Warnings issued over new wave of fraudulent emails and phone calls
By Mark Owen | 9th January 2019
Action Fraud are calling for the general public as well as businesses to be more aware of fraudsters who are pretending to be from local councils or the HMRC.
People across the UK are receiving cold calls and emails about a council tax overpayment from individuals who appear to work for a local council. The emails often contain phishing links, which direct the recipient to a website where they will be asked to provide personal data.
Action Fraud has also experienced an increase in the reporting of malicious calls, voicemails, text messages or emails to members of the public which appear to originate from HMRC.
The fraudsters state that as a result of their non-payment of tax or other duty, the victim is liable to prosecution or other legal proceedings such as repossession of belongings to settle the balance but can avoid this by arranging for payment to be made immediately by method such as bank transfer or by iTunes gift cards.
If the victim is hesitant or refuses to comply, the suspect makes a threat such as immediate arrest, bailiffs or - in cases where the victim appears to be of overseas origin - deportation.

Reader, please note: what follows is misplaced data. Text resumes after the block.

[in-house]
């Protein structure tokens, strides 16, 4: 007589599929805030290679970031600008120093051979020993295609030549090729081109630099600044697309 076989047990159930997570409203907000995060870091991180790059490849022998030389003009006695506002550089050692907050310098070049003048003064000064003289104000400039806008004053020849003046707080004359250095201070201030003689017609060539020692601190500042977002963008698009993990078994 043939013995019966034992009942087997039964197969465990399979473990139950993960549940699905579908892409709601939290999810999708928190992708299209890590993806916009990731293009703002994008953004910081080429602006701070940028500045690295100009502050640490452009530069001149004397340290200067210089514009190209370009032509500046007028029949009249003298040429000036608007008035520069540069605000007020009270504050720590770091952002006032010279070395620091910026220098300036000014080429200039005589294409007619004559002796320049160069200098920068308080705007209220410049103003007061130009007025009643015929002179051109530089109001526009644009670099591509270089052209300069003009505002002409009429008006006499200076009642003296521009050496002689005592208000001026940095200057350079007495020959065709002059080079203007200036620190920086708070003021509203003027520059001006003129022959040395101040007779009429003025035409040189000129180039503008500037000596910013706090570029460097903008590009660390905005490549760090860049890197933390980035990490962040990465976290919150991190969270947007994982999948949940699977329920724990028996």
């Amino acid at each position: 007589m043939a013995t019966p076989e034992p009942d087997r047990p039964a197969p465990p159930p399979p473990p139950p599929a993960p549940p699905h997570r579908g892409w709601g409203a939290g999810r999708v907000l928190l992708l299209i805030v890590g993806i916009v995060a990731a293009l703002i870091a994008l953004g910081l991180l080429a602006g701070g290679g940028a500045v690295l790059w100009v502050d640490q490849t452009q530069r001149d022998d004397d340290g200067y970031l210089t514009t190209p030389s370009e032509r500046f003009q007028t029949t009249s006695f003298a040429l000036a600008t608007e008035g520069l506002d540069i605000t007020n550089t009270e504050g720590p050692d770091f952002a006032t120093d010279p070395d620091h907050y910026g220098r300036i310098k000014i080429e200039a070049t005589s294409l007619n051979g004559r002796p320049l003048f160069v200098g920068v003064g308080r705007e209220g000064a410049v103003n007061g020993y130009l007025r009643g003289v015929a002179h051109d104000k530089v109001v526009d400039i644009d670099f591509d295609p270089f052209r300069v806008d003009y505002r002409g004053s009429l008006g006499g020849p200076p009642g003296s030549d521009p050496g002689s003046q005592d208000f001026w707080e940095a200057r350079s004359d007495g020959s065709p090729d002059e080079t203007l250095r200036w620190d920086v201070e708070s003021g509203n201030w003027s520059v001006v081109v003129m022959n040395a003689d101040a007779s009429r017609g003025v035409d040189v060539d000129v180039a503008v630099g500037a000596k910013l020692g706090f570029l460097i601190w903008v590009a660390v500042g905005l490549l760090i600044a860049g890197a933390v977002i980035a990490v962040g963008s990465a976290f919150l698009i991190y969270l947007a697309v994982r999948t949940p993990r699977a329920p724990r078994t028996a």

Often, the period for which the tax is allegedly due is distant enough to guarantee the victim will have little, if any, paperwork or ability to verify the claims. Once the money is paid the suspects sever all contact.
What you need to do?
Always question unsolicited requests for your personal or financial information - Just because someone knows your basic details (such as your name and contact details), it doesn't mean they are genuine. Instead, contact the company directly using trusted methods such as a known email address or phone number.
Listen to your instincts - If something feels wrong then it is usually right to question it. No genuine organisation will ask you to pay taxes, bills or fees using iTunes Gift Cards, or any other type of voucher.
Don't be rushed or pressured into making a decision - Under no circumstances would a genuine bank or some other trusted organisation force you to make a financial transaction on the spot.
Report Phishing attempts - If you receive a call, text or email of this nature and have not lost money, report this as a phishing attempt to Action Fraud.
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